Anchorage continued recent history of bipolar results in local elections Tuesday night -- showing a complete lack of understanding of the current fiscal crisis being endured by the state of Alaska.
While none of the results were all that surprising, they do point toward an Anchorage divided by ideology and clearly lacking an eagerness to slow down spending and protect the city from the impending economic downturn.
In South Anchorage and Eagle River, Anchorage elected two conservative candidates -- John Weddleton and Amy Demboski, both of whom promise to keep spending minimal and supported closing the gap in the tax cap that allowed a higher level of taxation. Anchorage voters also overwhelmingly passed Proposition 8, which limits the ability of the Assembly to raise property taxes.
However, in every other race liberal candidates won the night -- giving the Assembly a left-leaning makeup once again.
Eric Croft, Forrest Dunbar and Dick Traini won their respective races, and David Nees, the only conservative option for the Anchorage School Board, finished in third place in his contest. Anchorage voters also approved all of the bond propositions, except for the school improvements bond.
It's interesting looking at the results as a whole, trying to decipher the psyche of the Anchorage voter.
The electorate decided that they do not want to pay anything more in taxes than what they are currently paying. However, they do want the quality of life improvements that come from the bonds that were approved and that will be ensured by a liberal majority on the Assembly working with Mayor Ethan Berkowitz.
Basically, the residents of Anchorage want to have their cake and eat it too.
The Anchorage electorate is in for a rude awakening, an awakening that is coming soon. Declining oil revenue spurred by declining production as well as a dramatic drop in oil prices has created the perfect storm for Alaska's current fiscal crisis.
Because of the impending doom Alaska's economy is facing, a series of spending cuts have been undertaken in the Legislature, including pending bills which would cut municipal revenue sharing. While Anchorage's economy has seemed strong, cuts to state government will lead to the local governments paying more for their own services.
This does not bode well for a city that just approved six bond propositions and is seemingly supportive of spending, but not taxation. A proposition implementing a sales tax on marijuana did pass on Tuesday. However, this proposition created a fairly moderate new tax on a new industry.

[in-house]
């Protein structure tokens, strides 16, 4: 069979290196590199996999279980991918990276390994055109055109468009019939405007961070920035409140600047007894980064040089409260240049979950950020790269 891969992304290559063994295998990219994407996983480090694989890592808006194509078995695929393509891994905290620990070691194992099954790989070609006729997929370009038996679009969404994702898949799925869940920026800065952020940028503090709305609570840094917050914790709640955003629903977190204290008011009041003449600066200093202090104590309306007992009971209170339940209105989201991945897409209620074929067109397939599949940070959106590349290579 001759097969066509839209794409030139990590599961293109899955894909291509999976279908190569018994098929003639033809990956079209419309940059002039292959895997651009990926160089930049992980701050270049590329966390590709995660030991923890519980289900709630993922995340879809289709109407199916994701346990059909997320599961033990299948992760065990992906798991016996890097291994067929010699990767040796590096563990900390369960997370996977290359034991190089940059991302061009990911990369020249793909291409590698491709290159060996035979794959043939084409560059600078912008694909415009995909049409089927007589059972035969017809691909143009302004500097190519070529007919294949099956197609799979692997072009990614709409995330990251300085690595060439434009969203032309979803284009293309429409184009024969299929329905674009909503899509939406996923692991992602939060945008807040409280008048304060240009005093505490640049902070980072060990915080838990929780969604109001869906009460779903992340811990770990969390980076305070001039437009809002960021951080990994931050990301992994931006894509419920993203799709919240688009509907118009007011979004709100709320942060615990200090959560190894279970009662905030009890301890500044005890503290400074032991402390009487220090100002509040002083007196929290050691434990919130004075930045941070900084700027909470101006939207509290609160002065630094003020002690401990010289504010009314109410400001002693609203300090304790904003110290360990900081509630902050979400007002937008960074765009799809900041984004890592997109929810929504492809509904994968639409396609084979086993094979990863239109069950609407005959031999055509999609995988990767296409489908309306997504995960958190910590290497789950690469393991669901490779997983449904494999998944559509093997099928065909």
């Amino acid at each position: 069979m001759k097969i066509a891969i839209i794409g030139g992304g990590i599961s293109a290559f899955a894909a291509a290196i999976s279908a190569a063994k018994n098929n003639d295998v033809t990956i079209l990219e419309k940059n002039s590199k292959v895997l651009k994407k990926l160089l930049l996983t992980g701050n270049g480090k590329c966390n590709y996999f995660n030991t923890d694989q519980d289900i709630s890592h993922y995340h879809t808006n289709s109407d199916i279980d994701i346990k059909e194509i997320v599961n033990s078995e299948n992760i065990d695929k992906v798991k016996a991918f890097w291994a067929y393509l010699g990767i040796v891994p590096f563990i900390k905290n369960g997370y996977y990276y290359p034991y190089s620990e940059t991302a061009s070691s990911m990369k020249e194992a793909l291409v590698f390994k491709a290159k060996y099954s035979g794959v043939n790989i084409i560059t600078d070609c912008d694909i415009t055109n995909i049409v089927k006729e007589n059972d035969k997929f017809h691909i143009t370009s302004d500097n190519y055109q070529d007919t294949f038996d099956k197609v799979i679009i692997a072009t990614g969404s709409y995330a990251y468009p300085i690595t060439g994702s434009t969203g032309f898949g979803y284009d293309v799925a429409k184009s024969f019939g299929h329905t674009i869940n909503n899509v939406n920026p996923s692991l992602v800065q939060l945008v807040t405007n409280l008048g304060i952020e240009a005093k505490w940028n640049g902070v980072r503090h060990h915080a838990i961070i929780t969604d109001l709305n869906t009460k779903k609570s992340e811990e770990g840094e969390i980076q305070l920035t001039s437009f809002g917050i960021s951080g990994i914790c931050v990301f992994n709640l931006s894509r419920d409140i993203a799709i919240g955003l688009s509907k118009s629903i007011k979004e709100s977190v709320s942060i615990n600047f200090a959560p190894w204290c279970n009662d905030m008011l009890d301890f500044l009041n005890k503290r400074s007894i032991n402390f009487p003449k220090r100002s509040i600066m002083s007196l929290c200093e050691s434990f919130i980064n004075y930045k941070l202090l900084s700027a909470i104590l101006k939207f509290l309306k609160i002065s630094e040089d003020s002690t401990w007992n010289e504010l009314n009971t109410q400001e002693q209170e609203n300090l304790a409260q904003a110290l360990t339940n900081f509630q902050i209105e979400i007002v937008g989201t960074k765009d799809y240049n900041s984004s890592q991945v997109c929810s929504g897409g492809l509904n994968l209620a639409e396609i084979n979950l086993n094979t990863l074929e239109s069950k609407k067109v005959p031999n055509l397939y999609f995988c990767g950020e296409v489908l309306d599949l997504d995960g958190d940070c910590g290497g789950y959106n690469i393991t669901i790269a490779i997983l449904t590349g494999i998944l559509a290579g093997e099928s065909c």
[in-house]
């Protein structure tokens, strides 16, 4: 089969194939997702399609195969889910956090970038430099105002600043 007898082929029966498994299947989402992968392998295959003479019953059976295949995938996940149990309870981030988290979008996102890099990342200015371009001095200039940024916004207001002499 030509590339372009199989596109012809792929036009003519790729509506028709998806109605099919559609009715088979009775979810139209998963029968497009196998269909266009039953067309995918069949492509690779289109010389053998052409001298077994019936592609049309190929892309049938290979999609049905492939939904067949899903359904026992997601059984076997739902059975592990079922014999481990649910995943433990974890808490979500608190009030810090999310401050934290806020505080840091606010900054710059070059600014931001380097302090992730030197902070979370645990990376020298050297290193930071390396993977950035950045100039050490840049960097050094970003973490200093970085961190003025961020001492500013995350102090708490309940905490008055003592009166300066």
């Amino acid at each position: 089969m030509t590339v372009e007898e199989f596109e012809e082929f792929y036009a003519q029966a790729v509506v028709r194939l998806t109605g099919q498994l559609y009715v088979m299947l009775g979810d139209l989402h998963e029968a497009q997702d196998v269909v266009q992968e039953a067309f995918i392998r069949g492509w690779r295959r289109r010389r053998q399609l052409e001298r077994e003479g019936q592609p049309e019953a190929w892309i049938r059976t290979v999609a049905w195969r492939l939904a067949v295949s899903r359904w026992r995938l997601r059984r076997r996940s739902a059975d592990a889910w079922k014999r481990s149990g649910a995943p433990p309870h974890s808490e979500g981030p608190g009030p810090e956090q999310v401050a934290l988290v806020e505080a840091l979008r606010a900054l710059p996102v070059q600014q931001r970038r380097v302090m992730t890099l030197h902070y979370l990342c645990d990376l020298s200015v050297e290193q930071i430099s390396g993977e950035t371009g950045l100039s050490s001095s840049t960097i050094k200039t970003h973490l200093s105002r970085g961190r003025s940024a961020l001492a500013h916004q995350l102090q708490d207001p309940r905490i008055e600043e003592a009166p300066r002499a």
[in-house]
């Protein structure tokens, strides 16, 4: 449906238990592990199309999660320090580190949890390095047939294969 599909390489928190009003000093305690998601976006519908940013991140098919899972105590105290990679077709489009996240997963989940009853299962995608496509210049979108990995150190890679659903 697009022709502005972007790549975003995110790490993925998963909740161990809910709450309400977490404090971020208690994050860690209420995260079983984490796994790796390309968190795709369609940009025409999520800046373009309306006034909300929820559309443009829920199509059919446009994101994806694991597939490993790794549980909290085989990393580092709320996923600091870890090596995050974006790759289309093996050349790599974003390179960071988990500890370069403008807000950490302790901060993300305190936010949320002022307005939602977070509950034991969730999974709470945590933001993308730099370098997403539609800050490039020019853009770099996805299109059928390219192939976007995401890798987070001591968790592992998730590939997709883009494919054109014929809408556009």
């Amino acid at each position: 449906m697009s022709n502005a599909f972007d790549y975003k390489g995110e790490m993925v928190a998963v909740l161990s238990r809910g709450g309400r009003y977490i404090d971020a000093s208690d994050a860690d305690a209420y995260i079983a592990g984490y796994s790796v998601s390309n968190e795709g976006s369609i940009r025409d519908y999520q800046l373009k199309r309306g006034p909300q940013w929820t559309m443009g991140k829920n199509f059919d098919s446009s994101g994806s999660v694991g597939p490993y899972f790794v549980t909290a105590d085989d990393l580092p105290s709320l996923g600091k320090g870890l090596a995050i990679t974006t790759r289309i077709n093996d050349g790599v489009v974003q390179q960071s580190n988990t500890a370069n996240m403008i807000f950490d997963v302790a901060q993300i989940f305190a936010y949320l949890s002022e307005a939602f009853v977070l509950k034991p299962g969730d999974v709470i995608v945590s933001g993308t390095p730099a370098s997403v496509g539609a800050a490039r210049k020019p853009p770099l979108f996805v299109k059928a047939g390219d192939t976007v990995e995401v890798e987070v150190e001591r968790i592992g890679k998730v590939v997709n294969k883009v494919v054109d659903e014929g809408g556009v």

What the future holds for Anchorage's economy is yet to be seen. One thing is for sure, the new progressive Anchorage Assembly, with a similarly left-leaning mayor's office is not going to hold the line on spending in the same way that a more conservative local government duo would.
I'm in favor of quality of live improvements in Anchorage. Last year I voted for Andrew Halcro for mayor and then voted for Ethan Berkowitz in the runoff. I was also very supportive of Mayor Berkowitz appointing Halcro to the Anchorage Community Development Authority. I think the hard work of these two men is going to lead to an immediate renaissance in downtown Anchorage this summer and will also lead to similar improvements in Fairview and Mountain View, making Anchorage a much more livable city.
Even though we are in for some difficult times, that doesn't mean that with some fiscal restraint, that we shouldn't make quality of life improvements in Anchorage. However, Tuesday's results did not really show that the Anchorage electorate is ready for some level of fiscal restraint.
A positive note about Tuesday's election, which also bodes well for decisions to be made, is that it was a very clean election. Minus a few jabs here and there, candidates across the board ran very clean, issues-based campaigns. We can be assured that the men and women running our local government are quality people, and you honestly cannot ask for more than that.
Actions by the Legislature in the next couple of years will have a lot to say about the future of spending and projects in Anchorage. One thing is clear after Tuesday, however: The Anchorage voter still wants a very livable city, but is still in denial about how to pay for it.
Mike Dingman is a fifth-generation Alaskan born and raised in Anchorage. He is a former UAA student body president and has worked, studied and volunteered in Alaska politics since the late '90s. Email, firstname.lastname@example.org.
The views expressed here are the writer's own and are not necessarily endorsed by Alaska Dispatch News, which welcomes a broad range of viewpoints. To submit a piece for consideration, email email@example.com. Send submissions shorter than 200 words to firstname.lastname@example.org or click here to submit via any web browser.
Alaska Dispatch Publishing